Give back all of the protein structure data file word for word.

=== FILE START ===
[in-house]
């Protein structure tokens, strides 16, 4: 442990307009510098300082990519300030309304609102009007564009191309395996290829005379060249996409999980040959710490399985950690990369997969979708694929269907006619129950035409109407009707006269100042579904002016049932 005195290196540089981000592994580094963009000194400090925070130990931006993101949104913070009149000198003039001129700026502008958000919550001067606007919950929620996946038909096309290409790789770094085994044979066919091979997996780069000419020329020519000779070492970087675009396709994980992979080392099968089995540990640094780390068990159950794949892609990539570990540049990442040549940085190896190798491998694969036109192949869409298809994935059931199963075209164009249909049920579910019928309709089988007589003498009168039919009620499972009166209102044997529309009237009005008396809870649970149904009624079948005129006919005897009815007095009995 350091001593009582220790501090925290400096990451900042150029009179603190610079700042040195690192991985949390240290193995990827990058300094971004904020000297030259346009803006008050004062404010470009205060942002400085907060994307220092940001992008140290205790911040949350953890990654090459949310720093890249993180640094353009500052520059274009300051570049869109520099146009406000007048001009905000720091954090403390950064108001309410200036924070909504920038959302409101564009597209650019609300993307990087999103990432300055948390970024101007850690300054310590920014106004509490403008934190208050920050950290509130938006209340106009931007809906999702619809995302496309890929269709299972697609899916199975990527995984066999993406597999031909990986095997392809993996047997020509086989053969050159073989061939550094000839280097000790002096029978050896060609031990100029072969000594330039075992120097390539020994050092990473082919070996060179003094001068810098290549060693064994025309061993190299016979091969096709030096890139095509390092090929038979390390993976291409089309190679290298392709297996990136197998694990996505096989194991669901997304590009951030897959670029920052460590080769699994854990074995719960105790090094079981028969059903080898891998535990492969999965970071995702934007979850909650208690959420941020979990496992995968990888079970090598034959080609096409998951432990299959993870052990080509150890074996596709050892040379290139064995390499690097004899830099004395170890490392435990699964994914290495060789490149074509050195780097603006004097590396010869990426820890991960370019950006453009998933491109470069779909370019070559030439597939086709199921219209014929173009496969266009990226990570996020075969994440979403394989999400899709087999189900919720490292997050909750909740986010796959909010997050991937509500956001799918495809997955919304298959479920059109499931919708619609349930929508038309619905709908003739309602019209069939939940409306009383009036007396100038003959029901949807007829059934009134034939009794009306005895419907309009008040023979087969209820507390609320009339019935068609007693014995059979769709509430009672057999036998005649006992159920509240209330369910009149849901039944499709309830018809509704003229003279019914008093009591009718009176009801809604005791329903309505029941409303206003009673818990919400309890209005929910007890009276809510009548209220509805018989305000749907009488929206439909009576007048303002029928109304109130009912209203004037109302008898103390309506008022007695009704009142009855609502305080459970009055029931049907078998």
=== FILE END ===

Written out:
[in-house]
């Protein structure tokens, strides 16, 4: 442990307009510098300082990519300030309304609102009007564009191309395996290829005379060249996409999980040959710490399985950690990369997969979708694929269907006619129950035409109407009707006269100042579904002016049932 005195290196540089981000592994580094963009000194400090925070130990931006993101949104913070009149000198003039001129700026502008958000919550001067606007919950929620996946038909096309290409790789770094085994044979066919091979997996780069000419020329020519000779070492970087675009396709994980992979080392099968089995540990640094780390068990159950794949892609990539570990540049990442040549940085190896190798491998694969036109192949869409298809994935059931199963075209164009249909049920579910019928309709089988007589003498009168039919009620499972009166209102044997529309009237009005008396809870649970149904009624079948005129006919005897009815007095009995 350091001593009582220790501090925290400096990451900042150029009179603190610079700042040195690192991985949390240290193995990827990058300094971004904020000297030259346009803006008050004062404010470009205060942002400085907060994307220092940001992008140290205790911040949350953890990654090459949310720093890249993180640094353009500052520059274009300051570049869109520099146009406000007048001009905000720091954090403390950064108001309410200036924070909504920038959302409101564009597209650019609300993307990087999103990432300055948390970024101007850690300054310590920014106004509490403008934190208050920050950290509130938006209340106009931007809906999702619809995302496309890929269709299972697609899916199975990527995984066999993406597999031909990986095997392809993996047997020509086989053969050159073989061939550094000839280097000790002096029978050896060609031990100029072969000594330039075992120097390539020994050092990473082919070996060179003094001068810098290549060693064994025309061993190299016979091969096709030096890139095509390092090929038979390390993976291409089309190679290298392709297996990136197998694990996505096989194991669901997304590009951030897959670029920052460590080769699994854990074995719960105790090094079981028969059903080898891998535990492969999965970071995702934007979850909650208690959420941020979990496992995968990888079970090598034959080609096409998951432990299959993870052990080509150890074996596709050892040379290139064995390499690097004899830099004395170890490392435990699964994914290495060789490149074509050195780097603006004097590396010869990426820890991960370019950006453009998933491109470069779909370019070559030439597939086709199921219209014929173009496969266009990226990570996020075969994440979403394989999400899709087999189900919720490292997050909750909740986010796959909010997050991937509500956001799918495809997955919304298959479920059109499931919708619609349930929508038309619905709908003739309602019209069939939940409306009383009036007396100038003959029901949807007829059934009134034939009794009306005895419907309009008040023979087969209820507390609320009339019935068609007693014995059979769709509430009672057999036998005649006992159920509240209330369910009149849901039944499709309830018809509704003229003279019914008093009591009718009176009801809604005791329903309505029941409303206003009673818990919400309890209005929910007890009276809510009548209220509805018989305000749907009488929206439909009576007048303002029928109304109130009912209203004037109302008898103390309506008022007695009704009142009855609502305080459970009055029931049907078998």